According to the Montreal Gazette, a local lawyer has seized an opportunity to sue Apple on behalf of any Canadian citizen who has purchased an e-book over the last two years, piggybacking on the U.S. Department of Justice's recent lawsuit (video), claiming Apple and its publishing partners colluded to fix the prices of e-books and drive down competition.
The Canadian class action suit was filed in February in Quebec Superior Court by Montreal lawyer Norman Painchaud, asserting that Apple (in tandem with its publishing partners) had conspired to raise prices of e-books from the $9.99 previously commonly found on Amazon.com.
There are currently three similar suits in Canada, all seeking damages for any Canadians who have purchased an e-book. For his part, Painchaud said, he feels that since the prices of e-books have gone up, consumers should get paid.
Of course, in matters such as these, the solutions are generally not that simple. Though Apple certainly created an agency model with publishers -- an agreement that made the pricing of e-books identical if they were to be included in Apple's iBookstore -- Apple maintains that publishers, and publishers alone, are the ones who set the actual prices.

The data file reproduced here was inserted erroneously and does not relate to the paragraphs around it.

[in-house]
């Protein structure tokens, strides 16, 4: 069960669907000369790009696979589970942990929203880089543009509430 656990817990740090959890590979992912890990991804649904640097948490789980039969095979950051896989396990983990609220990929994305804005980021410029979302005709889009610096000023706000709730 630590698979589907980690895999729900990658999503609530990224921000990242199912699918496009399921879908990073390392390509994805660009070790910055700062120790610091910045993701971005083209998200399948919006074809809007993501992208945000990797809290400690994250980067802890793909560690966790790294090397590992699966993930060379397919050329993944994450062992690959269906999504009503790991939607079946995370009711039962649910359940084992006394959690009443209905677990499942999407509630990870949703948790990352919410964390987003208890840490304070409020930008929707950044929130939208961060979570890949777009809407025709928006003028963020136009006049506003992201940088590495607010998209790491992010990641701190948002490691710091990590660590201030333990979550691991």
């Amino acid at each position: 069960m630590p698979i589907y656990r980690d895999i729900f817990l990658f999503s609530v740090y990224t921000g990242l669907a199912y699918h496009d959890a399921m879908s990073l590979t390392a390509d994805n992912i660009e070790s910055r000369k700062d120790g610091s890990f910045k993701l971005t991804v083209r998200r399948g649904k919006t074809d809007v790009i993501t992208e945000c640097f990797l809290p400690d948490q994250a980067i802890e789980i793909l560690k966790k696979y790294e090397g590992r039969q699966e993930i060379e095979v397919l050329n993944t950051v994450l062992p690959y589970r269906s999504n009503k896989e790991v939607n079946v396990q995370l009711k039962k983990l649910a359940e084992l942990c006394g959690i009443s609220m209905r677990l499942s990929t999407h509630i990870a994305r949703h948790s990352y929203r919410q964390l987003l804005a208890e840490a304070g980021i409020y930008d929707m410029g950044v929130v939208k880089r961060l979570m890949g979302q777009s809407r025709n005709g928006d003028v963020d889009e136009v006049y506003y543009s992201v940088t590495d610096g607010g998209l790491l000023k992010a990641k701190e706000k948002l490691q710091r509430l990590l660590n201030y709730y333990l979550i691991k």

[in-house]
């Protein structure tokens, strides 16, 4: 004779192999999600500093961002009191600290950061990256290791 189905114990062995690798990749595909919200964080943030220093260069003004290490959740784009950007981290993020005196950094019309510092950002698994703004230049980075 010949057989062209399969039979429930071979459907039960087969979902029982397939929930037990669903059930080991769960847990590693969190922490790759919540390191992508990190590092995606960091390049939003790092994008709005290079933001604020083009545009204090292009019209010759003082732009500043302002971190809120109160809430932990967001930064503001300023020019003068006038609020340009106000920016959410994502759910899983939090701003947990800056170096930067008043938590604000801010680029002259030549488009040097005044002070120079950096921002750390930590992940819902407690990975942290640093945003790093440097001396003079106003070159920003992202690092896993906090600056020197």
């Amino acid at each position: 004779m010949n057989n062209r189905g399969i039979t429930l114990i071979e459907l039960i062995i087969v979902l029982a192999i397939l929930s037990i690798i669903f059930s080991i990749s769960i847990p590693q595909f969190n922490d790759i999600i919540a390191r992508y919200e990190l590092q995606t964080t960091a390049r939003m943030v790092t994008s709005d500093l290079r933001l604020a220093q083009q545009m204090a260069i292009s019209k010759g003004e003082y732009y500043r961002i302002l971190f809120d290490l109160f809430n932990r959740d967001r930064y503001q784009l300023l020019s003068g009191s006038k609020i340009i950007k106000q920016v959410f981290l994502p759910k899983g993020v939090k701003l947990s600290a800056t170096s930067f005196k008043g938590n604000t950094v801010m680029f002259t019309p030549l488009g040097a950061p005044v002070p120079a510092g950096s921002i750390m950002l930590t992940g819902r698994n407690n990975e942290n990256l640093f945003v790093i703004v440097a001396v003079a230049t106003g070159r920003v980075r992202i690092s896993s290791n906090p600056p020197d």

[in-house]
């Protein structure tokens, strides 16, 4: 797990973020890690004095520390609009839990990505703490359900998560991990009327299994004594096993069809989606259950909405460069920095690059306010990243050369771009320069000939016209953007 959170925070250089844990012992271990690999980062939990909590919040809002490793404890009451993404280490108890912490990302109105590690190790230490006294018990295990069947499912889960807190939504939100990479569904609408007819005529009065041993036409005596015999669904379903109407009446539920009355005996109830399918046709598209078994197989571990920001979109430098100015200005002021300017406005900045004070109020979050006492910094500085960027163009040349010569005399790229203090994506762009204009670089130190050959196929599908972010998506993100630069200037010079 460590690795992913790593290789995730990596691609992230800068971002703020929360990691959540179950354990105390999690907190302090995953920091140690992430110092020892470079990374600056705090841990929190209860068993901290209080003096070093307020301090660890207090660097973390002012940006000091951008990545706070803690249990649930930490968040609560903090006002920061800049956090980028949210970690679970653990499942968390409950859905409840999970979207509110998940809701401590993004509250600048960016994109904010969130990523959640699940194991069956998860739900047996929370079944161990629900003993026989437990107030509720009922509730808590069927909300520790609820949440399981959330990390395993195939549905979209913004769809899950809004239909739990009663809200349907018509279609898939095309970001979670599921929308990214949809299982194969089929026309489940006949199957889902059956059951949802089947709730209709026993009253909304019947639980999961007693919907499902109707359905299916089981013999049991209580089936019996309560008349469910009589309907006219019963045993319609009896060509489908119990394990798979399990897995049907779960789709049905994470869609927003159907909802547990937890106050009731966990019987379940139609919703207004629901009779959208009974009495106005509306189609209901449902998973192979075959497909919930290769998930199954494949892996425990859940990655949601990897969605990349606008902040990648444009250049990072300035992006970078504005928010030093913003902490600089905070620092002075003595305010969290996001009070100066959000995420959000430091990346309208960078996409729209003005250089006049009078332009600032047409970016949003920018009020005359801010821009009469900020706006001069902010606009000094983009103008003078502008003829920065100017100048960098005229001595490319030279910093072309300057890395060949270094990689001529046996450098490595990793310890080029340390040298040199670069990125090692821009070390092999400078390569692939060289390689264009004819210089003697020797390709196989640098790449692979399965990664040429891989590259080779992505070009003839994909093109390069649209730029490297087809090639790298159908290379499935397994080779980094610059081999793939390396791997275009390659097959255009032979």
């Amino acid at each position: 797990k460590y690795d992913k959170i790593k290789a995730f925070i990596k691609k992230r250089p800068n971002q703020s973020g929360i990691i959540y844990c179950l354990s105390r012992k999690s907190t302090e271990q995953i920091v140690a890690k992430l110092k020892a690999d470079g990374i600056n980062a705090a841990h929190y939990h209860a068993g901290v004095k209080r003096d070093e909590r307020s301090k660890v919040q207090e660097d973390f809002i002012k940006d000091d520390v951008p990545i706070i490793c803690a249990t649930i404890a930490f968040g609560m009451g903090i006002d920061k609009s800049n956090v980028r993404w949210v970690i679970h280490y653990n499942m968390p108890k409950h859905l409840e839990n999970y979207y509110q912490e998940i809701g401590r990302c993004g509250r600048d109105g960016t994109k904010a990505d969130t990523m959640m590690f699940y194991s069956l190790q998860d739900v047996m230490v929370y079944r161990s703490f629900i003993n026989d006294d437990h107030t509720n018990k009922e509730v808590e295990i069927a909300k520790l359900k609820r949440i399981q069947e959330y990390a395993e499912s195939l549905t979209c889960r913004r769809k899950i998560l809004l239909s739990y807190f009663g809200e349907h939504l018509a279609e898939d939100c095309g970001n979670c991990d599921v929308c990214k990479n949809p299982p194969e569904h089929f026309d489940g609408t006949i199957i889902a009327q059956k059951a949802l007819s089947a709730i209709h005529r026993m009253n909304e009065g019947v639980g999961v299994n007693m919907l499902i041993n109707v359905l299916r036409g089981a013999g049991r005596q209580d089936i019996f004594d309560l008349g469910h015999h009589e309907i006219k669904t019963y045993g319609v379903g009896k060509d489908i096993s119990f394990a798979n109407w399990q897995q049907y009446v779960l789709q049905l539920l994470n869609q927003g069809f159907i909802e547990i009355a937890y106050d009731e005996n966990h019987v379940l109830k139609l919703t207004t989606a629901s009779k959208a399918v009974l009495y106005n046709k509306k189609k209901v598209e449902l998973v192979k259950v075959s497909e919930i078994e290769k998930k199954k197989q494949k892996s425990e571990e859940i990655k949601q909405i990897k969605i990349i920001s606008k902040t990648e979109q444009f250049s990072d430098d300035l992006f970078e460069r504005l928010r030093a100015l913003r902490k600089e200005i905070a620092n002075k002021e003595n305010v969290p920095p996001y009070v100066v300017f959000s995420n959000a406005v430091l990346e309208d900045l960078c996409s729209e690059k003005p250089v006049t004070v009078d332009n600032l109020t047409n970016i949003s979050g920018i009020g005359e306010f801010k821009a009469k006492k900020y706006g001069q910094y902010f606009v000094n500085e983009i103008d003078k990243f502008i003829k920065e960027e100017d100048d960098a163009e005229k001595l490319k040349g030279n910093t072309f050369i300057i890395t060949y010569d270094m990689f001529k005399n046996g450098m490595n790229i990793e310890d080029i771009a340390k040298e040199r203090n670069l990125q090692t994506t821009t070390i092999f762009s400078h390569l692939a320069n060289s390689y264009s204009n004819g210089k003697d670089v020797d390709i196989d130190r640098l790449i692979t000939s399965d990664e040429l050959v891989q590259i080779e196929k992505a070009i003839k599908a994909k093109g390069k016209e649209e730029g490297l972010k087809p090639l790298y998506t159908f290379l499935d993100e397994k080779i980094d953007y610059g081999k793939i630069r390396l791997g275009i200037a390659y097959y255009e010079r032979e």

Apple has welcomed the DOJ accusations and plans to fight the charges in court in the U.S.
The case is interesting for a number of reasons, but with Amazon controlling the lion's share of the e-book market, a position it gained by underselling other e-book outlets (and taking a loss) in order to sell more Kindle units, it seems particularly odd that the DOJ would claim Apple is being anticompetitive.
The class action suits in Canada seem to be using the same basic logic against Apple. Even Painchaud admits the court proceedings could take years of litigation, though with some publishers already settling in the U.S., a partial conclusion could be reached soon.
Are the accusations against Apple valid or have the U.S. DOJ and these Canadian class action suits overstepped? Let me know your opinions in the comments!